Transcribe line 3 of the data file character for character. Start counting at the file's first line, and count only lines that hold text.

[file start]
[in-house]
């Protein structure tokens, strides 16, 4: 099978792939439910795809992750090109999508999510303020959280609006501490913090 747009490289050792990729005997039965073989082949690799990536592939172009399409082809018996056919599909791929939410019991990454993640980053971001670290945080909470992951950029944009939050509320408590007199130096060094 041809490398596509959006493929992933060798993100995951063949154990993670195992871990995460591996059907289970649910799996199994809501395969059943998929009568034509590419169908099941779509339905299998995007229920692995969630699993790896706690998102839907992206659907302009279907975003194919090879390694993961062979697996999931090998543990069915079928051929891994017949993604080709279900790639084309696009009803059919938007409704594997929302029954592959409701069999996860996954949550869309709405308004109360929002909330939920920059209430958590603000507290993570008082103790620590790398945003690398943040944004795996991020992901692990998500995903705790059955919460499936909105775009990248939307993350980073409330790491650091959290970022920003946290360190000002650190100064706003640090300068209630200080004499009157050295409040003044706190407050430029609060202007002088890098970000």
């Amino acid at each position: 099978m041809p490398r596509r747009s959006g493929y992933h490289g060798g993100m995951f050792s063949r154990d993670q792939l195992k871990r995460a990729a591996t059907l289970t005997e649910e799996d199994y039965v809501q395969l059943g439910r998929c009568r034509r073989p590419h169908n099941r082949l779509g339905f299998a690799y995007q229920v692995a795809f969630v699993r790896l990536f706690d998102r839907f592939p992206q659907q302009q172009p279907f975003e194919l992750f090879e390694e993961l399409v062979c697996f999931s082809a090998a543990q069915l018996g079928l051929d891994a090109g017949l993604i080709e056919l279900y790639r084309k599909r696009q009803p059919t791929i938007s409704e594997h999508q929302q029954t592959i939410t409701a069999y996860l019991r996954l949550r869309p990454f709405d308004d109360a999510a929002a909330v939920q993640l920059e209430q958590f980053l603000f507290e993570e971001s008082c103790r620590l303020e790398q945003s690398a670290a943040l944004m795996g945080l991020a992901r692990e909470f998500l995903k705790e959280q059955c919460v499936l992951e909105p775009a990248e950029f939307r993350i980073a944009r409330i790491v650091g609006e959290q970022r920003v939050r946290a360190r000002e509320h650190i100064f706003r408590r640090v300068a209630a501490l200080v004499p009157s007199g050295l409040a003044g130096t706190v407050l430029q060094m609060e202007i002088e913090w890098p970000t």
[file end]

């Amino acid at each position: 099978m041809p490398r596509r747009s959006g493929y992933h490289g060798g993100m995951f050792s063949r154990d993670q792939l195992k871990r995460a990729a591996t059907l289970t005997e649910e799996d199994y039965v809501q395969l059943g439910r998929c009568r034509r073989p590419h169908n099941r082949l779509g339905f299998a690799y995007q229920v692995a795809f969630v699993r790896l990536f706690d998102r839907f592939p992206q659907q302009q172009p279907f975003e194919l992750f090879e390694e993961l399409v062979c697996f999931s082809a090998a543990q069915l018996g079928l051929d891994a090109g017949l993604i080709e056919l279900y790639r084309k599909r696009q009803p059919t791929i938007s409704e594997h999508q929302q029954t592959i939410t409701a069999y996860l019991r996954l949550r869309p990454f709405d308004d109360a999510a929002a909330v939920q993640l920059e209430q958590f980053l603000f507290e993570e971001s008082c103790r620590l303020e790398q945003s690398a670290a943040l944004m795996g945080l991020a992901r692990e909470f998500l995903k705790e959280q059955c919460v499936l992951e909105p775009a990248e950029f939307r993350i980073a944009r409330i790491v650091g609006e959290q970022r920003v939050r946290a360190r000002e509320h650190i100064f706003r408590r640090v300068a209630a501490l200080v004499p009157s007199g050295l409040a003044g130096t706190v407050l430029q060094m609060e202007i002088e913090w890098p970000t």